Thursday, December 10, 2009


Another mammal from Hato el cedral's garden and pool. This is an agouti and a very tame one at that. I suspect he was probably habituated to humans as a rescued baby as he was happy to approach people and liked having a scratch (which triggered a bizzare trembling behaviour). The hair of these is very coarse and wiry interestingly.


Agouti are fairly big rodents; fruit and seed eaters which disperse rainforest fruit and provide food for a variety of species including humans. In fact, as this one shows, they can be quasi-domesticated and as a result of this local tribes introduced them to a number of Caribbean islands including Grand Cayman as a food source (rabbits arrived in England in the same way ).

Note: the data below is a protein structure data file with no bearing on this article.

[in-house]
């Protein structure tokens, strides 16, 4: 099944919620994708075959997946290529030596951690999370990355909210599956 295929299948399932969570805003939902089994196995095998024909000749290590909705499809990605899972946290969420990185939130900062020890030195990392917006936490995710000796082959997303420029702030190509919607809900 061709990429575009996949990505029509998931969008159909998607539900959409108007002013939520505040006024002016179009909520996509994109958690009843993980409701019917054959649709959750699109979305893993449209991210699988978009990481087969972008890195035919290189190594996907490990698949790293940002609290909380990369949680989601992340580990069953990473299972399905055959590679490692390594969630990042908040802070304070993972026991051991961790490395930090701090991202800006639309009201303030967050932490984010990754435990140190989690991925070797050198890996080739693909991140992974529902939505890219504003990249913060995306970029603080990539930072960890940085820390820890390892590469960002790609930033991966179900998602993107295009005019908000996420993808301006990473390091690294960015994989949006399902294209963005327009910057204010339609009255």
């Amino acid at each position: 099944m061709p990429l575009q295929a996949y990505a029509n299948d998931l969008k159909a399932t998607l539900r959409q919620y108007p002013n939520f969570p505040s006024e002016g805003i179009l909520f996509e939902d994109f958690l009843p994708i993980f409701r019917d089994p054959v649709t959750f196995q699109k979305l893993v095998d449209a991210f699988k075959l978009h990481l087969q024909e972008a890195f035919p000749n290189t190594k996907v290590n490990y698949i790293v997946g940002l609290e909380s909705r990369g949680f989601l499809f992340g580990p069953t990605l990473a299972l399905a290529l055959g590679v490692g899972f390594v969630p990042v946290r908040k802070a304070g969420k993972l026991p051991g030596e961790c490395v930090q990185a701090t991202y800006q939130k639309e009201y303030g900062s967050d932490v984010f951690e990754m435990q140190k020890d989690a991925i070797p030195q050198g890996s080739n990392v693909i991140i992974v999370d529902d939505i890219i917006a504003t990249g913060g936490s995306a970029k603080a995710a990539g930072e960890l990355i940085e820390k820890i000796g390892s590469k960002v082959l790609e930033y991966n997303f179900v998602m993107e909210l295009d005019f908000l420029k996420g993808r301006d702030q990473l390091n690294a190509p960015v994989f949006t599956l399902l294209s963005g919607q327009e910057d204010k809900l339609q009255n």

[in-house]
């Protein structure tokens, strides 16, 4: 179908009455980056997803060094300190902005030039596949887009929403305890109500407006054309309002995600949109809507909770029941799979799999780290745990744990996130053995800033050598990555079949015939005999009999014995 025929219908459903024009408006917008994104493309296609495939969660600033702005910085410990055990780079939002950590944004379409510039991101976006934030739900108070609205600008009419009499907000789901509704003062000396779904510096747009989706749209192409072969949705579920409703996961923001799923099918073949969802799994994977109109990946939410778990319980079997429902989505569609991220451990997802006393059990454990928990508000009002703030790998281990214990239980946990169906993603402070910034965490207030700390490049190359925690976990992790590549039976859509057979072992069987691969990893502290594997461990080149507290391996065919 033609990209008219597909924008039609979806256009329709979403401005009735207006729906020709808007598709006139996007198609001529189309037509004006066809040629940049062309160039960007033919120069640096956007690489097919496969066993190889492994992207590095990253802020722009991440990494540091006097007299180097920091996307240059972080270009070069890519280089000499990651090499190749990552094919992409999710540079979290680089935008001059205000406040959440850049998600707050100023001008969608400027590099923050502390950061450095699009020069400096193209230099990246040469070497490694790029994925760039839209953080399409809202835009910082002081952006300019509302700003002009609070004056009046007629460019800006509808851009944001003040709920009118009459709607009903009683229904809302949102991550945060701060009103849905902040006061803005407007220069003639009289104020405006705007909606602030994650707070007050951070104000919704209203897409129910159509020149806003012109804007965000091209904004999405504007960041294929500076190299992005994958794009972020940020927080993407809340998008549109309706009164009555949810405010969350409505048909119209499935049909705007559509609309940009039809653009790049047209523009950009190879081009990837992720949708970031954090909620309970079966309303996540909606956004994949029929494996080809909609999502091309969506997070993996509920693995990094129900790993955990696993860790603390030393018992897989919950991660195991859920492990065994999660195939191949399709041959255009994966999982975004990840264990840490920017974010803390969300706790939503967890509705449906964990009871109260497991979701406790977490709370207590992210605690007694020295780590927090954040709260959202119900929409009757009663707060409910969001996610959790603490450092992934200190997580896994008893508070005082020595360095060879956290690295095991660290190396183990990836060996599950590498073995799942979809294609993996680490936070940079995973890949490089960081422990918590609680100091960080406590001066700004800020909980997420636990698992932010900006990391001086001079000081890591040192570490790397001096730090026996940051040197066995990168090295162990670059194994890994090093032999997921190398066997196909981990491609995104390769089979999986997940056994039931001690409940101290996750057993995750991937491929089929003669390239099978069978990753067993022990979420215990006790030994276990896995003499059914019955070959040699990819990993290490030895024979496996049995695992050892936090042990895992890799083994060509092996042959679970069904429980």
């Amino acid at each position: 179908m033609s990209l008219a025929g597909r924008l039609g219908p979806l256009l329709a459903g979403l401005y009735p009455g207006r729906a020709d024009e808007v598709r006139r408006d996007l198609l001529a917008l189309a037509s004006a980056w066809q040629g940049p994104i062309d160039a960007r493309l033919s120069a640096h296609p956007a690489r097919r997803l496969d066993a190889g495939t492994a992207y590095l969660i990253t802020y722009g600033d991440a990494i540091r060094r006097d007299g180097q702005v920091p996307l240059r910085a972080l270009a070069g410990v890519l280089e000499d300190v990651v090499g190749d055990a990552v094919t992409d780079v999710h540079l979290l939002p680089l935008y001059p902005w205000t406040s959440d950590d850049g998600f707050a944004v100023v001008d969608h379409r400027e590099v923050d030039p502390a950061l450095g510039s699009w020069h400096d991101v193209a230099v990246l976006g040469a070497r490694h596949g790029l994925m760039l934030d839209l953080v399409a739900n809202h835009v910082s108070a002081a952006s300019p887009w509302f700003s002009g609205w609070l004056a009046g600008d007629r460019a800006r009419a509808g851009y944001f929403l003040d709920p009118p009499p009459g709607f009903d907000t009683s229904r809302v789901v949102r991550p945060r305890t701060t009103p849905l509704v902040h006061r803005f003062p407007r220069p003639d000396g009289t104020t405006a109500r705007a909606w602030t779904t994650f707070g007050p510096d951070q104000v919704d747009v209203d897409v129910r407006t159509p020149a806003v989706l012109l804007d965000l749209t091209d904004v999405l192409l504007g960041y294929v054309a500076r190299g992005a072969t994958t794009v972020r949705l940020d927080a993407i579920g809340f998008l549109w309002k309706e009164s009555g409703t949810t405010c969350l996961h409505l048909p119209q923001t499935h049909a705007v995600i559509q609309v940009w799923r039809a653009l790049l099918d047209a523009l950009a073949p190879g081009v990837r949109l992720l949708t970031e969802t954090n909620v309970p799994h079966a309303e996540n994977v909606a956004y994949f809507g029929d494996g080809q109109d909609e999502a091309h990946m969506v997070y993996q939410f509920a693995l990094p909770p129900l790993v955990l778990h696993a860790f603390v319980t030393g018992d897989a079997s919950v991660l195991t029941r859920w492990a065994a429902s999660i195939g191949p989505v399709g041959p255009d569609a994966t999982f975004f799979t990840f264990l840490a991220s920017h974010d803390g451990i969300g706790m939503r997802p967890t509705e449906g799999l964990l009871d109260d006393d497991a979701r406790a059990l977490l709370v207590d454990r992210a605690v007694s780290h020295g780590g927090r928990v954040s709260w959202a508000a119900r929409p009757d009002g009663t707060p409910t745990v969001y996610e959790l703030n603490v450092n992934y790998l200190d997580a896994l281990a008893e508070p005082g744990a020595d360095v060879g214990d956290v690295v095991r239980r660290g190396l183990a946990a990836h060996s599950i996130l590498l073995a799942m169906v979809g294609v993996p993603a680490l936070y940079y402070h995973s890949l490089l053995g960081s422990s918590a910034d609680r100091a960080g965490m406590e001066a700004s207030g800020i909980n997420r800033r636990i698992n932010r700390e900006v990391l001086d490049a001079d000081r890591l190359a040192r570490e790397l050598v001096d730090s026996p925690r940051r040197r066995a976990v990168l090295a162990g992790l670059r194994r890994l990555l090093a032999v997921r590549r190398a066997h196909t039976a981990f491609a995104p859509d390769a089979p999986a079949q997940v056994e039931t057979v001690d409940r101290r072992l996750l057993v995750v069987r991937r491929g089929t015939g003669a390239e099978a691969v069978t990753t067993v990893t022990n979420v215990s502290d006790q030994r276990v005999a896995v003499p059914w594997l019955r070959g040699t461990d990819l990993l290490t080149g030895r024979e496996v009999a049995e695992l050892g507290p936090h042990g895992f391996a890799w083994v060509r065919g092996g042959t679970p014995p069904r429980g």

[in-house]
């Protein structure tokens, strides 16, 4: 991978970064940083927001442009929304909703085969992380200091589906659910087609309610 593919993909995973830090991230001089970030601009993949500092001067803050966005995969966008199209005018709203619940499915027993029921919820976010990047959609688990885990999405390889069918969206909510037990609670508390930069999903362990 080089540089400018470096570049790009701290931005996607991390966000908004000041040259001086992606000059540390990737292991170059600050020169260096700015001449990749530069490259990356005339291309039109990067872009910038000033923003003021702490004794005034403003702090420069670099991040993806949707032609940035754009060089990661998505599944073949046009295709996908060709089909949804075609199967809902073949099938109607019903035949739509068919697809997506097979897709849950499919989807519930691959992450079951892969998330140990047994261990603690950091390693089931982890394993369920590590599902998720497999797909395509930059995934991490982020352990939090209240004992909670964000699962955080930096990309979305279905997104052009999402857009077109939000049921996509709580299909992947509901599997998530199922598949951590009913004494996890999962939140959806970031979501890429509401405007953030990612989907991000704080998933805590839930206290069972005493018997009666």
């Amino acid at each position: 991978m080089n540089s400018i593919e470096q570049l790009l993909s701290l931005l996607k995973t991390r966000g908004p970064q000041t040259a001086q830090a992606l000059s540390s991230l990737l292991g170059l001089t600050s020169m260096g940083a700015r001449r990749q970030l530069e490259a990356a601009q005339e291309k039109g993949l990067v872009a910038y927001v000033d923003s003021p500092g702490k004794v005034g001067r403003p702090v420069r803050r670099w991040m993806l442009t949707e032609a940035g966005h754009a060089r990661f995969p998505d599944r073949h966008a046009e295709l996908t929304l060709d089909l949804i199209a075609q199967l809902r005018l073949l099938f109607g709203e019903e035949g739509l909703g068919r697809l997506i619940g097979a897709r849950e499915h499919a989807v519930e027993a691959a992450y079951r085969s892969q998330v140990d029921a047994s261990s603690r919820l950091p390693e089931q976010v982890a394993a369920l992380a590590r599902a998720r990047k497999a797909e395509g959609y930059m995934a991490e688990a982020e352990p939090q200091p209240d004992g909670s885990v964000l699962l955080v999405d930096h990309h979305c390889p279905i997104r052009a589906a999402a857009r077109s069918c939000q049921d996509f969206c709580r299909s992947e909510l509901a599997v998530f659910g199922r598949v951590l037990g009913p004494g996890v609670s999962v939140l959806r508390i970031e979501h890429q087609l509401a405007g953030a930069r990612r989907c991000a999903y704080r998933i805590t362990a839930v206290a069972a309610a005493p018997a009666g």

There was another mammal in the garden, a species of armadillo. Unfortunately I didn't get shots of it for a very good reasons. What were those reasons you ask? Well I'll tell you. I first saw an armadillo trundle across the lawn as I left the room to go to breakfast. I grabbed my camera and discovered that, due to the rooms aircon, all I got were steamy window shots. of a grey blob. I relaxed, convinced I'd see another and mentioned it to our guide. No worries says he, there is a nearby field where they are plentiful. We'll drive through it on the way out this morning and get plenty of shots.....and so it came to pass that we were driving through a grass field sat in the back of an open-backed safari truck when all hell broke loose. I became vaguely aware of a few insects buzzing around and suddenly our guide, Rafael, was flicking frantically at his hair and banging on the back of the truck cab shouting "GO! GO! GO!". It took me a moment to assess what was happening and then the penny dropped - we had disturbed and were now under attack from a swarm of Africanised or Killer Bees! I pulled my fiancee to the opposite side of the cab from Raphael - he'd already been stung and I knew the bees released a pheromone when they stung that effectively instructs all the other bees to target this spot - I determined we should be as far away from that spot as possible. Discretion truly is the better part of valour. Behind the truck, a black swarm looking remarkably like that which would feature in a cartoon was tracking us. The truck was now doing about 45mph across a very bumpy field and the main goal now was not to fall out and get left with the bees! We eventually put space between us and the bees and regrouped. Raphael had taken 7 or 8 stings, the missus 1 and the driver and I had somehow come out unscathed. Had we been on foot we'd have been absolutely screwed. As it was we let the armadillos have that field to themselves. I think the experience may have limited the chances of my persuading my better half to let me have a beehive somewhat too.

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